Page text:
4-year-old pulled over by St. Matthews Police in new Helmet Smart program
While on patrol, officers keep an eye out for kids on bikes, looking for "good citations."
ST. MATTHEWS, Ky. (WDRB) -- St. Matthews Police went on a pint-sized patrol Wednesday, giving kids court dates with a clown.
One of those kids was 4-year-old Riley Brooks, out on a roll with Mom on a hot summer day when out of nowhere a police officer stopped him right in his tracks.
"You know what?" asked St. Matthews Police officer Troy Armstrong. "I noticed you don't have a helmet on, and since you don't have one, I have one you can have."
Just around the corner, sisters Maggie and Emma Lewis were also about to be apprehended.
"I'm going to have to pull up on them here," Armstrong said.
Moments later, Armstrong was grilling them.
"What I do want to ask you is, how come you do not have a helmet on?" Armstrong asked.
"I never really thought about wearing one because I feel like I'm a safe rider," Emma said.
"Now why would someone who thinks they're safe need a helmet?" Armstrong asked. "Because you don't know when someone might not see you on a bicycle in their car, OK?"
Armstrong is on the first day of the St. Matthews Police Helmet Smart program. While on patrol, officers keep an eye out for kids on bikes. If they don't have a helmet, they hand them one for free.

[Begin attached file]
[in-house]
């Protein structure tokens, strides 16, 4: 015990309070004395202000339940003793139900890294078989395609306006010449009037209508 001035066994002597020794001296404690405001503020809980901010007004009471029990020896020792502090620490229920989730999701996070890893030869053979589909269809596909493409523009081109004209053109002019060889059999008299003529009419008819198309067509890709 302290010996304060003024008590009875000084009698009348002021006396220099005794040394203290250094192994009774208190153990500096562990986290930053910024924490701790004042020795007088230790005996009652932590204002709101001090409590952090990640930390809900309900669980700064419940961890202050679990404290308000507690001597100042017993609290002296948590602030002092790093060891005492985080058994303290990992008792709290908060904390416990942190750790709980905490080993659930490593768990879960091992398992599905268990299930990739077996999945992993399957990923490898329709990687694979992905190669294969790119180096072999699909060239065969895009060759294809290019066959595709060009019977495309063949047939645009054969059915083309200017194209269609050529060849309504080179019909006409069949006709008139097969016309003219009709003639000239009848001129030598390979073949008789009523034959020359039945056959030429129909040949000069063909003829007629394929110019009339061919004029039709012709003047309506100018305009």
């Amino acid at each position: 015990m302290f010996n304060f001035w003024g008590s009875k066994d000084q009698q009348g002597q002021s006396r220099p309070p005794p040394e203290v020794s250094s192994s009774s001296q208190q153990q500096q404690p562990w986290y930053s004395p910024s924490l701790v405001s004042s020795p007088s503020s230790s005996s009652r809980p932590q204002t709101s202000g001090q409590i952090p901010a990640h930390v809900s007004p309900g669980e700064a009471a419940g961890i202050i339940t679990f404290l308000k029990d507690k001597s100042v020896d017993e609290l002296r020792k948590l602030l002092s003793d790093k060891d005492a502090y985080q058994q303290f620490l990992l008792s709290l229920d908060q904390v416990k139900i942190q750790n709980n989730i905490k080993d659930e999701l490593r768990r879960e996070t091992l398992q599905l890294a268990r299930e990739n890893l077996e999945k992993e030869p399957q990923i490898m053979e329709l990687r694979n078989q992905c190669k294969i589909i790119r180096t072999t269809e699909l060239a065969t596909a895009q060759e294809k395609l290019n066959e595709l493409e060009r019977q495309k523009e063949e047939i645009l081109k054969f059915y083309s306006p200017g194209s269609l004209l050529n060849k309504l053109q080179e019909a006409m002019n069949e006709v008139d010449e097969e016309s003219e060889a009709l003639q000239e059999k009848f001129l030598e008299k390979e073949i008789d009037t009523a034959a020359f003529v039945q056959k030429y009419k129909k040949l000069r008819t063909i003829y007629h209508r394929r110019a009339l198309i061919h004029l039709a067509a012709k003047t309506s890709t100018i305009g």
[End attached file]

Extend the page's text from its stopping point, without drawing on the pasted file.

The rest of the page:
Those who do, like 7-year-old Annalie Rodriguez, get a safety citation.
"It says you were out riding your bicycle with a helmet and being safe," Armstrong told Annalie.
"It was for something good, so I was pleased to see them enforcing good behaviors," said Annalie's mother, Diana Rodriguez.
Kids can take the ticket into any McDonald's Restaurant of Kentuckiana and get a free Happy Meal. The restaurant partnered with AAA East Central.
"It all comes down to safety," said Lynda Lambert of AAA East Central. "A bicycle is a vehicle, and helmets greatly reduce the serious injuries in bicycle crashes."
Yet Kentucky has no law requiring them for kids. The measures repeatedly failed to pass through the legislature.
"I didn't think we were doing anything bad or illegal or anything," Emma said.
"How can you stay safe on your bike?" Armstrong asked Riley Brooks.
"Hold on tight," Riley replied.
"And you wear...?" Armstrong asked.
"A helmet," Riley said.
To officers like Armstrong, this is as much about safety as tackling a stigma or fear of police at a young age.
"Any time we can have a positive interaction with kids, the better," he said.
Heritage Creek Police and LMPD's Eighth Division are also doing the helmet smart program, but they're only giving the safety citations, not free helmets.
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